US stocks move higher on Japanese stimulus

US stocks moved higher Thursday in the wake of aggressive stimulus measures by the Bank of Japan and despite an unexpected jump in US unemployment claims.

About 35 minutes into trade, the Dow Jones Industrial Average rose 57.22 (0.39 percent) to 14,607.57.

The broad-based S&P 500 added 7.27 (0.47 percent) to 1,560.96, while the tech-rich Nasdaq Composite Index rose 3.41 (0.11 percent) to 3,222.01.

The result came after Bank of Japan economic stimulus measures sent the Nikkei 225 index up 2.2 percent.

But initial US jobless claims, an indicator of the pace of layoffs, totaled 385,000 in the week ending March 30, up 28,000 from the prior week's reading, the Labor Department reported.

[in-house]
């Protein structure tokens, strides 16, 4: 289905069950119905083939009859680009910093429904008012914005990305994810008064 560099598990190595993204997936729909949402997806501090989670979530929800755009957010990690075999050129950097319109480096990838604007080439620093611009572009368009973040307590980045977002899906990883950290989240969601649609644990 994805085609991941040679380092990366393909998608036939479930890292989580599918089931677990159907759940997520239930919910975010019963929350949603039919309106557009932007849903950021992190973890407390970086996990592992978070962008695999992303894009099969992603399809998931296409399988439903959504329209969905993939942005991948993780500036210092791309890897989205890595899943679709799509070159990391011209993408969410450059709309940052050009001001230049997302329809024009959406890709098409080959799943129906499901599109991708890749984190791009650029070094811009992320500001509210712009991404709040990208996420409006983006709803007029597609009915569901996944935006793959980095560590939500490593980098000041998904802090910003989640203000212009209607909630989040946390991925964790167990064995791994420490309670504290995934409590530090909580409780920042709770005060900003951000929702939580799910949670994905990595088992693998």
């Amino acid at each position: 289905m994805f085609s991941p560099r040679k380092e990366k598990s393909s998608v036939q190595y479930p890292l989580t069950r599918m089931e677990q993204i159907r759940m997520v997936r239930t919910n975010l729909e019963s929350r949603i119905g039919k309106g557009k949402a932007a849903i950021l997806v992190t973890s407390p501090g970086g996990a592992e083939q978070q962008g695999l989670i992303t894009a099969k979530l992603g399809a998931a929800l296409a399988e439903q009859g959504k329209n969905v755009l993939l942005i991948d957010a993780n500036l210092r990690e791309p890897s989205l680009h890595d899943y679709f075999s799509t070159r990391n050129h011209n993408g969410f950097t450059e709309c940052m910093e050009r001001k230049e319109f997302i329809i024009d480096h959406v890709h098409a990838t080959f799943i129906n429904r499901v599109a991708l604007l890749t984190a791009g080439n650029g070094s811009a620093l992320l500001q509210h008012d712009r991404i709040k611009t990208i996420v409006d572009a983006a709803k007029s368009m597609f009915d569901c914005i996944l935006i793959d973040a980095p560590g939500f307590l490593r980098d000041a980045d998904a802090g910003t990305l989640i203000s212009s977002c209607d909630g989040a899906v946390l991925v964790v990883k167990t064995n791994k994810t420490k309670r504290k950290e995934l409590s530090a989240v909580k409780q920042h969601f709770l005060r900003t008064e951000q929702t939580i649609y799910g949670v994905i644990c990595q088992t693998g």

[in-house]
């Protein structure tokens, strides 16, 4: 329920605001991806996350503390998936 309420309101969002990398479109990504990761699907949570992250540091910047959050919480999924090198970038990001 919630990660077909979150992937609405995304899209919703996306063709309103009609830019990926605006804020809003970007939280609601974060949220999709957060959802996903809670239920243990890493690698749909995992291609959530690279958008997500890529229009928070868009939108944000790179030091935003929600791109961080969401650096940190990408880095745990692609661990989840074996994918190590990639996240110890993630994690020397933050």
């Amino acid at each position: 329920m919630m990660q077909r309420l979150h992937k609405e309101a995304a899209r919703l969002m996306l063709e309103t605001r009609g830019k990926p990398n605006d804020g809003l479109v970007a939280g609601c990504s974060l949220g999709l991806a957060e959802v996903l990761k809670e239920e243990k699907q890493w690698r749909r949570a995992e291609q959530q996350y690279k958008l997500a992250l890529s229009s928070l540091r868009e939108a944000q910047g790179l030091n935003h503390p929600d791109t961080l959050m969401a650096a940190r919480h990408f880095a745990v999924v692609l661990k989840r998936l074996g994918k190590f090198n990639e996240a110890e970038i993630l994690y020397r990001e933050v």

The unexpected increase in claims came on the heels of a disappointing report Wednesday on private-sector hiring. The Department of Labor Friday will release its closely watched monthly nonfarm jobs and unemployment report.

Electronics retailer Best Buy put on 4.1 percent after announcing a promotion to offer Apple's iPad 3 at a 30 percent discount.

Facebook rose 1.1 percent in anticipation of a product launch later in the day that is expected to involve Google's Android system.

Microsoft gave up 0.6 percent after Bank of America Merrill Lynch downgraded the technology giant, saying its new Windows 8 product "lacks momentum."

Cruise company Carnival dropped 2.1 percent on news that its Carnival Triumph broke free from its mooring at an Alabama port. The ship is undergoing repairs after being stranded off the Mexican coast in February.

Software company Compuware Corp. sank 3.2 percent after announcing preliminary fourth-quarter results that came in well below expectations. The company acknowledged it was disappointed in the results, but pointed to significant cost-cutting.

Bond prices jumped. The yield on the 10-year Treasury fell to 1.79 percent from 1.81 percent Wednesday, while the 30-year yield dropped to 3.02 percent from 3.06 percent. Bond prices move inversely to yields.